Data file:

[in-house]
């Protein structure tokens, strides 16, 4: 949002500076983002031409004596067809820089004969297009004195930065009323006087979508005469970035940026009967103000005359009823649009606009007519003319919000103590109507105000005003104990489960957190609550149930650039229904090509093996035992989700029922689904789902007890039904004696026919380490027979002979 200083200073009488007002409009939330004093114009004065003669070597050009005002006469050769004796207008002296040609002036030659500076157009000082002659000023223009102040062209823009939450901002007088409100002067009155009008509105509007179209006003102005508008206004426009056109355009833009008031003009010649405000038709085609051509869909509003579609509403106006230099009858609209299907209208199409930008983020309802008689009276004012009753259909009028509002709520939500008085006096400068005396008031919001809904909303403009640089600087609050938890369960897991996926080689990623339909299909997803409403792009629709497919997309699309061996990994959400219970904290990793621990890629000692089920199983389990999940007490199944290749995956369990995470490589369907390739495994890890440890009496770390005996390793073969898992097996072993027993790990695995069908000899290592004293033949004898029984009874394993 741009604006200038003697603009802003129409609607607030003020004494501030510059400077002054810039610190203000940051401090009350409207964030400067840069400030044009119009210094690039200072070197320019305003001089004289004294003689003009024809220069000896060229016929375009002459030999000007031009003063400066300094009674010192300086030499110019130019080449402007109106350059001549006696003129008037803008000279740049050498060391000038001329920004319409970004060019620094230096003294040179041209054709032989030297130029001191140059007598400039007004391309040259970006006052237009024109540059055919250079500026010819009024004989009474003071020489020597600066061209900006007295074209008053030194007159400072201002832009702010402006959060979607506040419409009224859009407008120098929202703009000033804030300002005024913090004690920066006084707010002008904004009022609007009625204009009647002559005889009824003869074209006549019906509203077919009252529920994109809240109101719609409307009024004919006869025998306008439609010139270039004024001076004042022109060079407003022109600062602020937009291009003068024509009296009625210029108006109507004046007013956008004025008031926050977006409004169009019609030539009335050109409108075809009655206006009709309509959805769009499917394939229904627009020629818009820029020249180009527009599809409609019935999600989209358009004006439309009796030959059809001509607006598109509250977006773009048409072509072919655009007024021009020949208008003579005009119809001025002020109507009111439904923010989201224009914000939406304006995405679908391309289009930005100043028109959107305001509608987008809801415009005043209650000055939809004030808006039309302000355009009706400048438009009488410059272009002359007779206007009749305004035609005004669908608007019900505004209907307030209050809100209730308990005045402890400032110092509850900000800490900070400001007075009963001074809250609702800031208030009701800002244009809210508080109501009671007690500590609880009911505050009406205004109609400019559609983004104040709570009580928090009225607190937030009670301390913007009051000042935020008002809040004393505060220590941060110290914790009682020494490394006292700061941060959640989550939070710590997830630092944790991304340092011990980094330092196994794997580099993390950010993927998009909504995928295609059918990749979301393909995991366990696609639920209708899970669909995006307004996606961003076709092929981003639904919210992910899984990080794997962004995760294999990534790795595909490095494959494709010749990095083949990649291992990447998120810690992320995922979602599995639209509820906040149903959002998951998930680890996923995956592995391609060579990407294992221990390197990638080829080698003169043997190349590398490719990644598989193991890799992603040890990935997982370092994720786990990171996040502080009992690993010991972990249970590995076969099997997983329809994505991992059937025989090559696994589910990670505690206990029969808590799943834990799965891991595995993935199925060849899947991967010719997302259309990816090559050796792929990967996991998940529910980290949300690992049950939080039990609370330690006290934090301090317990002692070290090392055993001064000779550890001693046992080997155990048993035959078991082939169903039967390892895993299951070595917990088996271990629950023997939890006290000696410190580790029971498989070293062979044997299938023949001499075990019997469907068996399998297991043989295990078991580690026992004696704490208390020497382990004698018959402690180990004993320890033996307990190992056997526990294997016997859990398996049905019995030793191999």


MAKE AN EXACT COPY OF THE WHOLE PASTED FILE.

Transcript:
[in-house]
């Protein structure tokens, strides 16, 4: 949002500076983002031409004596067809820089004969297009004195930065009323006087979508005469970035940026009967103000005359009823649009606009007519003319919000103590109507105000005003104990489960957190609550149930650039229904090509093996035992989700029922689904789902007890039904004696026919380490027979002979 200083200073009488007002409009939330004093114009004065003669070597050009005002006469050769004796207008002296040609002036030659500076157009000082002659000023223009102040062209823009939450901002007088409100002067009155009008509105509007179209006003102005508008206004426009056109355009833009008031003009010649405000038709085609051509869909509003579609509403106006230099009858609209299907209208199409930008983020309802008689009276004012009753259909009028509002709520939500008085006096400068005396008031919001809904909303403009640089600087609050938890369960897991996926080689990623339909299909997803409403792009629709497919997309699309061996990994959400219970904290990793621990890629000692089920199983389990999940007490199944290749995956369990995470490589369907390739495994890890440890009496770390005996390793073969898992097996072993027993790990695995069908000899290592004293033949004898029984009874394993 741009604006200038003697603009802003129409609607607030003020004494501030510059400077002054810039610190203000940051401090009350409207964030400067840069400030044009119009210094690039200072070197320019305003001089004289004294003689003009024809220069000896060229016929375009002459030999000007031009003063400066300094009674010192300086030499110019130019080449402007109106350059001549006696003129008037803008000279740049050498060391000038001329920004319409970004060019620094230096003294040179041209054709032989030297130029001191140059007598400039007004391309040259970006006052237009024109540059055919250079500026010819009024004989009474003071020489020597600066061209900006007295074209008053030194007159400072201002832009702010402006959060979607506040419409009224859009407008120098929202703009000033804030300002005024913090004690920066006084707010002008904004009022609007009625204009009647002559005889009824003869074209006549019906509203077919009252529920994109809240109101719609409307009024004919006869025998306008439609010139270039004024001076004042022109060079407003022109600062602020937009291009003068024509009296009625210029108006109507004046007013956008004025008031926050977006409004169009019609030539009335050109409108075809009655206006009709309509959805769009499917394939229904627009020629818009820029020249180009527009599809409609019935999600989209358009004006439309009796030959059809001509607006598109509250977006773009048409072509072919655009007024021009020949208008003579005009119809001025002020109507009111439904923010989201224009914000939406304006995405679908391309289009930005100043028109959107305001509608987008809801415009005043209650000055939809004030808006039309302000355009009706400048438009009488410059272009002359007779206007009749305004035609005004669908608007019900505004209907307030209050809100209730308990005045402890400032110092509850900000800490900070400001007075009963001074809250609702800031208030009701800002244009809210508080109501009671007690500590609880009911505050009406205004109609400019559609983004104040709570009580928090009225607190937030009670301390913007009051000042935020008002809040004393505060220590941060110290914790009682020494490394006292700061941060959640989550939070710590997830630092944790991304340092011990980094330092196994794997580099993390950010993927998009909504995928295609059918990749979301393909995991366990696609639920209708899970669909995006307004996606961003076709092929981003639904919210992910899984990080794997962004995760294999990534790795595909490095494959494709010749990095083949990649291992990447998120810690992320995922979602599995639209509820906040149903959002998951998930680890996923995956592995391609060579990407294992221990390197990638080829080698003169043997190349590398490719990644598989193991890799992603040890990935997982370092994720786990990171996040502080009992690993010991972990249970590995076969099997997983329809994505991992059937025989090559696994589910990670505690206990029969808590799943834990799965891991595995993935199925060849899947991967010719997302259309990816090559050796792929990967996991998940529910980290949300690992049950939080039990609370330690006290934090301090317990002692070290090392055993001064000779550890001693046992080997155990048993035959078991082939169903039967390892895993299951070595917990088996271990629950023997939890006290000696410190580790029971498989070293062979044997299938023949001499075990019997469907068996399998297991043989295990078991580690026992004696704490208390020497382990004698018959402690180990004993320890033996307990190992056997526990294997016997859990398996049905019995030793191999």